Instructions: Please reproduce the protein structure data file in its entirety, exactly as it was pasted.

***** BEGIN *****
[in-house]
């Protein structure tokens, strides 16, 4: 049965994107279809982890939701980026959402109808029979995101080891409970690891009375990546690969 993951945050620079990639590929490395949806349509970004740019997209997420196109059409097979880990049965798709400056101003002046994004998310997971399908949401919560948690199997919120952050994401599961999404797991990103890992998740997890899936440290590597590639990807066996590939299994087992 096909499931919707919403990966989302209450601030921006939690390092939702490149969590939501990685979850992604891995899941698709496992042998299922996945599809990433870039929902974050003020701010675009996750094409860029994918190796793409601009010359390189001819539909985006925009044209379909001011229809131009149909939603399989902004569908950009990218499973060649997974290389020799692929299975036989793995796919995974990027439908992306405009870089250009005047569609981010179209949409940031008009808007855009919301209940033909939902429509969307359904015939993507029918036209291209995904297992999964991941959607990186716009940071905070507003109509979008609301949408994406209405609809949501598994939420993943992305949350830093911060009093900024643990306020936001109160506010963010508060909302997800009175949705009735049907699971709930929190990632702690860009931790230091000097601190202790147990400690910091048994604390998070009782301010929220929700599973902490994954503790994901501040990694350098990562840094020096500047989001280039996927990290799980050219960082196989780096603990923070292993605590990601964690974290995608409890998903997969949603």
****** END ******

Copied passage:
[in-house]
């Protein structure tokens, strides 16, 4: 049965994107279809982890939701980026959402109808029979995101080891409970690891009375990546690969 993951945050620079990639590929490395949806349509970004740019997209997420196109059409097979880990049965798709400056101003002046994004998310997971399908949401919560948690199997919120952050994401599961999404797991990103890992998740997890899936440290590597590639990807066996590939299994087992 096909499931919707919403990966989302209450601030921006939690390092939702490149969590939501990685979850992604891995899941698709496992042998299922996945599809990433870039929902974050003020701010675009996750094409860029994918190796793409601009010359390189001819539909985006925009044209379909001011229809131009149909939603399989902004569908950009990218499973060649997974290389020799692929299975036989793995796919995974990027439908992306405009870089250009005047569609981010179209949409940031008009808007855009919301209940033909939902429509969307359904015939993507029918036209291209995904297992999964991941959607990186716009940071905070507003109509979008609301949408994406209405609809949501598994939420993943992305949350830093911060009093900024643990306020936001109160506010963010508060909302997800009175949705009735049907699971709930929190990632702690860009931790230091000097601190202790147990400690910091048994604390998070009782301010929220929700599973902490994954503790994901501040990694350098990562840094020096500047989001280039996927990290799980050219960082196989780096603990923070292993605590990601964690974290995608409890998903997969949603």